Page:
How food banks impact food loss and waste reduction

The problem of food loss and waste (FLW) is enormous. Food banks are an important part of a sustainable solution as they partner with farmers, packers, shippers, distributors, processors, grocers, food service, and transportation and supply chain companies to redirect wholesome food to people experiencing hunger. Not all surplus food is fit or appropriate for redistribution, but when unmarketable food is safe and wholesome, redistribution is the responsible course.

The impact of this food redistribution work is staggering. In 2019, for example, members of the world’s three largest food bank networks (European Food Banks Federation, or FEBA, Feeding America, and GFN) recovered 3.75 million metric tons of food, enough to fill nearly 1,292 Olympic swimming pools. And because that food was recovered, over 12 billion kilograms of greenhouse gases were prevented from entering the atmosphere via food decomposition.

By prioritizing food redistribution in tandem with hunger alleviation, food banks help advance progress on the United Nations Sustainable Development Goals, especially SDG 2 (Zero Hunger) and SDG Target 12.3, which aims to halve per capita global food waste and reduce food losses by 2030. The work of food banks bolsters circular economies—defined by the UN Environment Program as sustainable economic models where products – such as food – can be reused, recycled, or recovered and thus maintained in the economy for as long as possible.

Naivasha, Kenya, September 17, 2021: Workers at Westrift Farm process beans to be donated to Food Banking Kenya. The surplus produce is distributed to local communities, reducing food waste and alleviating hunger. (Photo: The Global FoodBanking Network/Brian Otieno)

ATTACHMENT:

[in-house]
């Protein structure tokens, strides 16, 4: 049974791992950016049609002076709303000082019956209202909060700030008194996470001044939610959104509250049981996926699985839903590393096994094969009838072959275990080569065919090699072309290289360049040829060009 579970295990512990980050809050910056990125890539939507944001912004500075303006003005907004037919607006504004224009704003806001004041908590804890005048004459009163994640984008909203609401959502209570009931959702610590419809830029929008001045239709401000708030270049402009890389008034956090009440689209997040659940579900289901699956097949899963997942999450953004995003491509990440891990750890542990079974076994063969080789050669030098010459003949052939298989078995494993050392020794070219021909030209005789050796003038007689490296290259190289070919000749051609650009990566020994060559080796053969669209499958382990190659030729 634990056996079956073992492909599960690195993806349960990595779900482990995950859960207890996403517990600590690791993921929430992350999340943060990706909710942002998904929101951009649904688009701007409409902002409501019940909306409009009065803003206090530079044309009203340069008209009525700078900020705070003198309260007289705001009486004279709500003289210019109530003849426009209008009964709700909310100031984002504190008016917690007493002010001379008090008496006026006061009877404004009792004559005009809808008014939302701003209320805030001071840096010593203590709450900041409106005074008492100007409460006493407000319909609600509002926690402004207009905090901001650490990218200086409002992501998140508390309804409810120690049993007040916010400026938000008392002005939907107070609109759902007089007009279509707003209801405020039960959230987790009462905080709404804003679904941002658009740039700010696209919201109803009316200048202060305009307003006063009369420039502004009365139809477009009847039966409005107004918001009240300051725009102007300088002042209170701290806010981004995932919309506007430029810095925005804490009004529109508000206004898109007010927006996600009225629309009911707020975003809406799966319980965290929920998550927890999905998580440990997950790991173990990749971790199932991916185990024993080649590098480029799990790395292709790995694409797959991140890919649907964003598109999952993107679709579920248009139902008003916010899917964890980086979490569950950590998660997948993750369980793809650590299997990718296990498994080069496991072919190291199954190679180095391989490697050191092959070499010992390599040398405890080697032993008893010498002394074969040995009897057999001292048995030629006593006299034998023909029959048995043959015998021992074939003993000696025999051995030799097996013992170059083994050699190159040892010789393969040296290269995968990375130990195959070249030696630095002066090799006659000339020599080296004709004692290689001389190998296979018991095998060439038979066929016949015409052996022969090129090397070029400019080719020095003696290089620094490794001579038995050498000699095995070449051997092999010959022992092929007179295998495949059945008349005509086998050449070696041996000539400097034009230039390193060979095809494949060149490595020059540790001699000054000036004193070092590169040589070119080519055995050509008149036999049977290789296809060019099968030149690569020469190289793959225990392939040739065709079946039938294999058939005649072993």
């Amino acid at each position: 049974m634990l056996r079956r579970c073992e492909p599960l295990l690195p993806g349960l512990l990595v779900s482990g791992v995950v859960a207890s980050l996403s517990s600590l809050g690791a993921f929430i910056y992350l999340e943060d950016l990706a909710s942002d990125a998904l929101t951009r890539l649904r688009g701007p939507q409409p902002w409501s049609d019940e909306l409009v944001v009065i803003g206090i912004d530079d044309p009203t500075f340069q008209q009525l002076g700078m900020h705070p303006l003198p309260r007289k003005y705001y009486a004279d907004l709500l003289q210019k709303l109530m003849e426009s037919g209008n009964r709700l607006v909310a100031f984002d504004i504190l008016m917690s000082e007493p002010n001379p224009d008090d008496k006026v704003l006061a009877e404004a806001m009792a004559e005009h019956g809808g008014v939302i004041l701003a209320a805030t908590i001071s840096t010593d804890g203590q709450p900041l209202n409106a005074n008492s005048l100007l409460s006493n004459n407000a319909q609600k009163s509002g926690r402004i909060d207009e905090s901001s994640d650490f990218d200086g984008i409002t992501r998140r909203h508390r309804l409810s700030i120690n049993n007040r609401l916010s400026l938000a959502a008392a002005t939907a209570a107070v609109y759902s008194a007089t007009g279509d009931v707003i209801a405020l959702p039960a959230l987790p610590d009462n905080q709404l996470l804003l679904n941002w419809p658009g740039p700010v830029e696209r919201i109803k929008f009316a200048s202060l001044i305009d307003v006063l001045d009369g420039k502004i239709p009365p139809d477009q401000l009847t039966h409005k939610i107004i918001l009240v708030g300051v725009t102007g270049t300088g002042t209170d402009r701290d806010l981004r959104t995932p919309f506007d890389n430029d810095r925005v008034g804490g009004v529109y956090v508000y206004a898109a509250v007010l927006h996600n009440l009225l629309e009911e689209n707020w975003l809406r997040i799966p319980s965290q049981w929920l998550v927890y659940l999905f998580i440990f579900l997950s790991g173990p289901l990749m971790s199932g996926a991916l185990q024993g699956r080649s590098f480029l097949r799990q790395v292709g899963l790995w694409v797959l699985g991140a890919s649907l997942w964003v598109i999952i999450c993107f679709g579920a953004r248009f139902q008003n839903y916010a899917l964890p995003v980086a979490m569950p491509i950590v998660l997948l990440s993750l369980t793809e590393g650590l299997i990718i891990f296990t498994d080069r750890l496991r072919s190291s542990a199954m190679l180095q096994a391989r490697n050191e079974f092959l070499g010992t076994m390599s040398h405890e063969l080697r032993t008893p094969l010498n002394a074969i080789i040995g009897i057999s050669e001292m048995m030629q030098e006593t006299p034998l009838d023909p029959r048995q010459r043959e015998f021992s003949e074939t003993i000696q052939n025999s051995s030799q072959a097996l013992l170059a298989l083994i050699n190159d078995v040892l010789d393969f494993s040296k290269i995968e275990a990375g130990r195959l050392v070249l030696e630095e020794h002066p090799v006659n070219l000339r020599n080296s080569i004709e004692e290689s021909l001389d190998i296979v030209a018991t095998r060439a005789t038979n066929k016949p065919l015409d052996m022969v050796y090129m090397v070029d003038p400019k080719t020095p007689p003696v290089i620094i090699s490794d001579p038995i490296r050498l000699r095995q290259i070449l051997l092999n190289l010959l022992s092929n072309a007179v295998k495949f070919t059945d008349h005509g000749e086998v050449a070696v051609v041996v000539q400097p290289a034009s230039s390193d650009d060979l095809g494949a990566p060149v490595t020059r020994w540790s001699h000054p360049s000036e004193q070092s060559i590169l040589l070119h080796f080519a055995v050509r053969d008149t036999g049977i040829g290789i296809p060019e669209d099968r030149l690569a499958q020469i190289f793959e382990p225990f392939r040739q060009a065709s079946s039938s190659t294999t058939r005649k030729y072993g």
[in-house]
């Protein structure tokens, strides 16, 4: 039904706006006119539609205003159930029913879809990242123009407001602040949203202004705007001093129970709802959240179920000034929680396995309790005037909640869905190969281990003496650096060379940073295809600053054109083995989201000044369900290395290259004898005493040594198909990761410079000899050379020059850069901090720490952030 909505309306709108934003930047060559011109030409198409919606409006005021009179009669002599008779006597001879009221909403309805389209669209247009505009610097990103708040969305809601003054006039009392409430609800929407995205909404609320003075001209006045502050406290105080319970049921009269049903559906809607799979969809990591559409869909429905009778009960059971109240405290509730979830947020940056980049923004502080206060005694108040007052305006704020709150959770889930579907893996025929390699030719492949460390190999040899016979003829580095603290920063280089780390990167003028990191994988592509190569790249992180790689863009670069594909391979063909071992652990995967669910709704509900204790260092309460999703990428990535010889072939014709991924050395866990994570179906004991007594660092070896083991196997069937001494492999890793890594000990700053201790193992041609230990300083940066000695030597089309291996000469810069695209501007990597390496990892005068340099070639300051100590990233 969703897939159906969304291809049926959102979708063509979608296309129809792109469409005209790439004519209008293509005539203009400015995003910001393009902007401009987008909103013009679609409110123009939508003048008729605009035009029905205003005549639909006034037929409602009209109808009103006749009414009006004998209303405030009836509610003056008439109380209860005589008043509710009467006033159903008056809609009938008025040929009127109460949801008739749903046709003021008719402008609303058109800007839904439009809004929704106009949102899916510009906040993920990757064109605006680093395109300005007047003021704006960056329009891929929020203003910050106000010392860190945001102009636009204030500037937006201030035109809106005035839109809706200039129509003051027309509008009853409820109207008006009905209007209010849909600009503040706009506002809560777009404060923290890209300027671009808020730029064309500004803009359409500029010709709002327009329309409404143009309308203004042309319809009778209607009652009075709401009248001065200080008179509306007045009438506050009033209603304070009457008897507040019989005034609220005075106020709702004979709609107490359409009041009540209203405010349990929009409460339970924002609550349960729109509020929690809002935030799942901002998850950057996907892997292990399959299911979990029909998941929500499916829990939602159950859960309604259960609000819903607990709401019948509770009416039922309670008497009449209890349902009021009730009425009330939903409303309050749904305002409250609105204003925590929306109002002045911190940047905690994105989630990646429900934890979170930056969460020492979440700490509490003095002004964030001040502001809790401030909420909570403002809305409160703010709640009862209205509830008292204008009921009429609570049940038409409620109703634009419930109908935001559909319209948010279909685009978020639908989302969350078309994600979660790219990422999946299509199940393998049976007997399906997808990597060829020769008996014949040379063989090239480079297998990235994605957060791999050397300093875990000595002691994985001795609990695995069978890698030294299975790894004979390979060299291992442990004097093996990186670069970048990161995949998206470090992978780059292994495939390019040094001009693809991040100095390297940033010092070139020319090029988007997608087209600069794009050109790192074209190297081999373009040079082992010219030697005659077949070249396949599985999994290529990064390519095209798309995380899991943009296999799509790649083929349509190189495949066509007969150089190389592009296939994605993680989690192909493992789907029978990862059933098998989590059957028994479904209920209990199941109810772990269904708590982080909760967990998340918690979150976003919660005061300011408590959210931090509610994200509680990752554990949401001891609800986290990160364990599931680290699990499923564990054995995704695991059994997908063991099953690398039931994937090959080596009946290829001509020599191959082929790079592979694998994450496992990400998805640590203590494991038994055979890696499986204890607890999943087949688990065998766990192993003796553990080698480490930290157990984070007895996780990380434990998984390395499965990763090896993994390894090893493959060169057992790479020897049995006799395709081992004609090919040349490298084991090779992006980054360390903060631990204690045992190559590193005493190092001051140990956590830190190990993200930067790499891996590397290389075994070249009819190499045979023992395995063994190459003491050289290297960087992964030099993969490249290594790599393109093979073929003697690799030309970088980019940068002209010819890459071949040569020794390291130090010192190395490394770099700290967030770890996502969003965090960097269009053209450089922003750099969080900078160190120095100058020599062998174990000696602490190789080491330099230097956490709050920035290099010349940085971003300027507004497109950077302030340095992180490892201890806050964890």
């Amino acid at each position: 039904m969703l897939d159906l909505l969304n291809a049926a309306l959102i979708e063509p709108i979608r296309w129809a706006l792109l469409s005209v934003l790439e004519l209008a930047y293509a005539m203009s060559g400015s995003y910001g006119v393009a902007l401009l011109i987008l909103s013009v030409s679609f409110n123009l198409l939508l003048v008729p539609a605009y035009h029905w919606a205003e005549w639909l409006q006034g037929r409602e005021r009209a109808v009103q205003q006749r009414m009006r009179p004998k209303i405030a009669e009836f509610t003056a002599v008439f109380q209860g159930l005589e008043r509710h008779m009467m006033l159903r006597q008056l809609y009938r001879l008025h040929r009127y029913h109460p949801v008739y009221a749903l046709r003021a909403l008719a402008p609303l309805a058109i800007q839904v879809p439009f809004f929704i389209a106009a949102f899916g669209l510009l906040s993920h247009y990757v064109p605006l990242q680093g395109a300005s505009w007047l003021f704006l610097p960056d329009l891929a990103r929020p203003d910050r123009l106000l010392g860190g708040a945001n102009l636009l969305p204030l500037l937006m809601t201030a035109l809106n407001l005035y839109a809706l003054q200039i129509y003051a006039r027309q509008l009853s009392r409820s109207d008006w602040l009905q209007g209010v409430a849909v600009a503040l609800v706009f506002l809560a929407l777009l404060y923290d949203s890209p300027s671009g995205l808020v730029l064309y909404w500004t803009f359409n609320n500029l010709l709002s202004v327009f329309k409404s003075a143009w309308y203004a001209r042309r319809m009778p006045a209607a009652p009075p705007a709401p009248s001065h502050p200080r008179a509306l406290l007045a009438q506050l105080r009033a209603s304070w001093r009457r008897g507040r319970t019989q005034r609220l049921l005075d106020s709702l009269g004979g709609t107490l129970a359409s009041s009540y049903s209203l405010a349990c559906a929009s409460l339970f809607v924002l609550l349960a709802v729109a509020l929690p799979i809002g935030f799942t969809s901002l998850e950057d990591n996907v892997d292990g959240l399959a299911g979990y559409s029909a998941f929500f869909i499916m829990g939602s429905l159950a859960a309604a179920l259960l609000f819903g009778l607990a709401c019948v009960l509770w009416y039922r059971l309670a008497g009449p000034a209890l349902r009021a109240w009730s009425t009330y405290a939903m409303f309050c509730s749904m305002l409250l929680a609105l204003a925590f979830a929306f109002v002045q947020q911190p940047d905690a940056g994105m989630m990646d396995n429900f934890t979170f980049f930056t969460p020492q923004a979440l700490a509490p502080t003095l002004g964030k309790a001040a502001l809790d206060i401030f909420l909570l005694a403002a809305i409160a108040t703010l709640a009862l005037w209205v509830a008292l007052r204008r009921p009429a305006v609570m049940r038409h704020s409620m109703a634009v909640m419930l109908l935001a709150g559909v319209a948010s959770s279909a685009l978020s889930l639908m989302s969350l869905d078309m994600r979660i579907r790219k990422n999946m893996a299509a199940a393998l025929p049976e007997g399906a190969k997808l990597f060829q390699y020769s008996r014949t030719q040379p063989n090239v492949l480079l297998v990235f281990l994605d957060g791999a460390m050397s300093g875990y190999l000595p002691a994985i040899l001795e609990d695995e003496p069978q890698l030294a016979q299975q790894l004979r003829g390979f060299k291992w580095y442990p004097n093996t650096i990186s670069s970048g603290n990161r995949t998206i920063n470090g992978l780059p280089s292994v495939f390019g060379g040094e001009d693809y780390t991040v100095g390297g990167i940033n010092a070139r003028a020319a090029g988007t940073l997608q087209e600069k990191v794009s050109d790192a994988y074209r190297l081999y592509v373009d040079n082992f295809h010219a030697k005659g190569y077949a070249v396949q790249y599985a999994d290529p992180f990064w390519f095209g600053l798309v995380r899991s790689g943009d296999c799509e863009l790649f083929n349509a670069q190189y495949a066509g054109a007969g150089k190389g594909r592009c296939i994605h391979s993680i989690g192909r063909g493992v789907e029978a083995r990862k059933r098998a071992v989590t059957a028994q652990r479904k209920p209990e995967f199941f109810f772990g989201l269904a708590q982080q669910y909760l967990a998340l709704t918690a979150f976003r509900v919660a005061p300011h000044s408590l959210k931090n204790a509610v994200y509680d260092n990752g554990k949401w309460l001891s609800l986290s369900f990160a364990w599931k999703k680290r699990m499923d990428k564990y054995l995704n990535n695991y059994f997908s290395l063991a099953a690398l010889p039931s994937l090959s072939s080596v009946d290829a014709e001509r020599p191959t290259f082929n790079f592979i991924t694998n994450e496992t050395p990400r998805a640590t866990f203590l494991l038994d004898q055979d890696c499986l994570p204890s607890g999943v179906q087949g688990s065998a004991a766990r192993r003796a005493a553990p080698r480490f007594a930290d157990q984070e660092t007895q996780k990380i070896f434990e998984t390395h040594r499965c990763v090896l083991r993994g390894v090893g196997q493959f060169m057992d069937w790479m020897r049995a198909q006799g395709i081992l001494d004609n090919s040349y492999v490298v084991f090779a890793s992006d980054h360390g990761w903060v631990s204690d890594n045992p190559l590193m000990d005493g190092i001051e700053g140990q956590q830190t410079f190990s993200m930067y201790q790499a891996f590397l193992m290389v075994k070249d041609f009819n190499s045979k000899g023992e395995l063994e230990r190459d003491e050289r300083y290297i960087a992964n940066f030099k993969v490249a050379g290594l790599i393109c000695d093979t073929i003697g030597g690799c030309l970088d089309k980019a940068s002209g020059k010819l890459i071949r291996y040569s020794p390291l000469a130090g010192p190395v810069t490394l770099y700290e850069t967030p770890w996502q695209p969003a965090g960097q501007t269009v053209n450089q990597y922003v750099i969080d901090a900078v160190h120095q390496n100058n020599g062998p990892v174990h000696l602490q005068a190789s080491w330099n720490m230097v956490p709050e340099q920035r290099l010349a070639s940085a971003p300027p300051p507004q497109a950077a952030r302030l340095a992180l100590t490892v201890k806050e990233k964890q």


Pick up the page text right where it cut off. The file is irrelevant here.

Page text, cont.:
GFN’s role in food loss and waste reduction

As the largest international network of food banks, active in more than 40 countries on all 6 continents, GFN plays a critical role in reducing food loss and waste in service of people experiencing food insecurity across geographies, cultures, and socioeconomic contexts. Network member food banks are locally led and rooted in the communities where they are established, and they are responsive to local needs which is reflected in their FLW prevention work.

When considering the problem of FLW, GFN first and foremost advocates for the responsible use of natural resources. Reduction of food surplus provides the largest environmental benefits; however, surpluses and unmarketability will inevitably occur. When they do, GFN supports the redistribution of safe, wholesome surpluses for people facing hunger. We believe that food banks will always be needed to redistribute food within food systems due to the dynamics and variabilities of the natural world, markets and the forces of commercial supply and demand.